While the first-filed complaint is significant, the rule "is not
intended to be rigid, mechanical, or inflexible." Orthmann v. Apple
River Campground. 765 F.2d 119, 121 (8th Cir. 1985). In fact, the
Seventh Circuit does not rigidly adhere to the first-filed rule.
Trippe Mfg. Co. v. American Power Conversion Corp.,
46 F.3d 624, 629 (7th Cir. 1995). The Court may allow second-filed actions to
proceed where it is favored by the interests of justice. Tempco
Elec. Heater Corp. v. Omega Eng'g, Inc., 819 F.2d 746, 749-50 (7th
Cir. 1987). Additionally, courts disfavor a first-filed suit if that suit
is an improper anticipatory filing. "A suit for declaratory judgment
aimed solely at wresting the choice of forum from the `natural' plaintiff
will normally be dismissed and the case allowed to proceed in the usual
way." Allendale Mut. Ins. Co. v. Bull Data Systems. Inc.,
10 F.3d 425, 431 (7th Cir. 1993) (citing Tempco. 819 F.2d at 747)). However,
the Parties' submissions indicate that both IBI and Deltak may
potentially have cognizable claims against the other; consequently,
neither suit can be characterized as an improper anticipatory filing.
Therefore, the Court will determine if any of the considerations of § 1404(a) mandate a transfer of this case to the District of
Minnesota, even though IBF's Complaint was "first filed."
B. Motion To Transfer Venue
Pursuant to § 1404(a), a court may transfer a civil action, "for
the convenience of the parties and witnesses, in the interest of
justice." Transfer under § 1404(a) is appropriate if: (1) venue is
proper in both the transferor and transferee court; (2) transfer is for
the convenience of parties and witnesses; and (3) transfer is in the
interests of justice. Barnes v. Rollins Carriage Services.
Inc., 976 F. Supp. 767, 768 (N.D. Ill. 1997). Whether a transfer is
appropriate under § 1404(a) is left to the sound discretion of the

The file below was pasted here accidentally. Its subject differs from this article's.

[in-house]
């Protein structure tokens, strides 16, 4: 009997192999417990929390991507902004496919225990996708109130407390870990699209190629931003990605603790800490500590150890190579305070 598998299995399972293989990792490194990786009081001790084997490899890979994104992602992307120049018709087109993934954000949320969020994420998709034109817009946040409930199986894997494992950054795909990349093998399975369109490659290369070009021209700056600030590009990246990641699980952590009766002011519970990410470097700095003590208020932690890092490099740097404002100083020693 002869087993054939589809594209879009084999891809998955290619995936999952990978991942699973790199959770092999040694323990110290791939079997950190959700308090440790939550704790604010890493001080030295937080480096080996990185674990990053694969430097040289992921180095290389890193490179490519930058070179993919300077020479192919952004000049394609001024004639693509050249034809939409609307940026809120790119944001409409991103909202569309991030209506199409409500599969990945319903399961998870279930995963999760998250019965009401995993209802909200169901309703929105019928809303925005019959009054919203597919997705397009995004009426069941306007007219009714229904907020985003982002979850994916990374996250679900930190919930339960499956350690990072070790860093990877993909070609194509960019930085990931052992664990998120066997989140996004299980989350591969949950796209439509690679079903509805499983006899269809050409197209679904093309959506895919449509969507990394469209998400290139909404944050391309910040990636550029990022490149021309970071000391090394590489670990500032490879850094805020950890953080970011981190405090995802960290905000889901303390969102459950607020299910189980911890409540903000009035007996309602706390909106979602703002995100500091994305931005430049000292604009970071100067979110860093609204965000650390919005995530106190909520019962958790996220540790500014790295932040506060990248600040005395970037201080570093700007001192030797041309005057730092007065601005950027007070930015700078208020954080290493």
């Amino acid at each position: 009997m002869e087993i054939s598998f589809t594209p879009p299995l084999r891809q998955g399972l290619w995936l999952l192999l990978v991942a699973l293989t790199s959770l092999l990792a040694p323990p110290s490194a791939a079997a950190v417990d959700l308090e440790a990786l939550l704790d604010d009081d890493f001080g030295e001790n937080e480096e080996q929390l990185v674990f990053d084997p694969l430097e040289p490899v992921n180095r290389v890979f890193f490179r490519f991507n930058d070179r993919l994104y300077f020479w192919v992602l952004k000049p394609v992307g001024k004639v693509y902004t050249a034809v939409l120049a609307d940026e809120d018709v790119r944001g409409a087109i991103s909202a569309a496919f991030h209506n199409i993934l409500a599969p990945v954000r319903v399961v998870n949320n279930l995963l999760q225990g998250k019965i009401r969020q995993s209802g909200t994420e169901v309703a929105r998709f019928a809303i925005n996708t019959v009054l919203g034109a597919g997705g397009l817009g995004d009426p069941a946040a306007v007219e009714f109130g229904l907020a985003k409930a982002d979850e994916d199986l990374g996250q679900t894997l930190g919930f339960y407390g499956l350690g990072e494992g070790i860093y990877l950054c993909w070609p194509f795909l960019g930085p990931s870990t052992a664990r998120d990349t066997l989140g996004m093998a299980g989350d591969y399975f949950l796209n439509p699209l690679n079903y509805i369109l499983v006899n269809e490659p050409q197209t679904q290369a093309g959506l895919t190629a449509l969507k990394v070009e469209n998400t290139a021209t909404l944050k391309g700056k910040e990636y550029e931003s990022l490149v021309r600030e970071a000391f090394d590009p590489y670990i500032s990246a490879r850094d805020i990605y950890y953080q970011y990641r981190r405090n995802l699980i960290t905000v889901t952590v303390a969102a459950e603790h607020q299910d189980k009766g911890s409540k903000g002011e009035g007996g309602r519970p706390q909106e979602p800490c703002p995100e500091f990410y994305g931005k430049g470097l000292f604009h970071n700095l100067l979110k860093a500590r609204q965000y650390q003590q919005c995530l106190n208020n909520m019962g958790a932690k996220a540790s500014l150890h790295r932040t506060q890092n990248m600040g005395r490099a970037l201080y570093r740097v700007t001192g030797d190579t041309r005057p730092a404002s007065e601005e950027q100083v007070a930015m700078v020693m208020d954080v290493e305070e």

trial court. Bryant v. ITT Corp., 48 F. Supp.2d 829, 832 (N.D.
Ill. 1999) (citing Heller Fin., Inc. v. Midwhey Powder Co.,
883 F.2d 1286, 1293 (7th Cir. 1989)); Coffey v. Van Dorn Iron
Works, 796 F.2d 217, 219 (7th Cir. 1986)). Deltak, the moving party,
has the burden of showing that "the transferee forum is clearly more
convenient." Coffey, 796 F.2d at 219-20. Deltak and IBI do not
dispute that venue is proper in both this Court and the District of
Minnesota. Therefore, this Court will address whether transfer is for the
convenience of the parties and witnesses, and in the interests of
Courts consider four factors in determining whether transfer is
convenient for the parties and witnesses: (1) the plaintiff's choice of
forum; (2) the site of material events; (3) the availability of evidence
in each forum; and (4) the convenience of the parties litigating in the
respective forums. Barnes, 976 F. Supp. at 768. The second,
third and fourth factors are relatively balanced between the parties, and
weigh neither for nor against either IBI or Deltak. However, the first
factor is significant to IBI. IBI's choice of forum is Illinois, which is
also its home forum. In general, a party's choice of forum is given
substantial deference, particularly if that choice is also the plaintiff's home forum. Central
States. Southeast and Southwest Area Pension Fund v. Salasnek Fisheries,
Inc., 977 F. Supp. 888, 890 (N.D. Ill. 1997). Therefore, IBI's choice
of forum will be given substantial deference.
1. Does Transfer Serve the Interests of Justice?
Whether a transfer under § 1404(a) will serve the interests of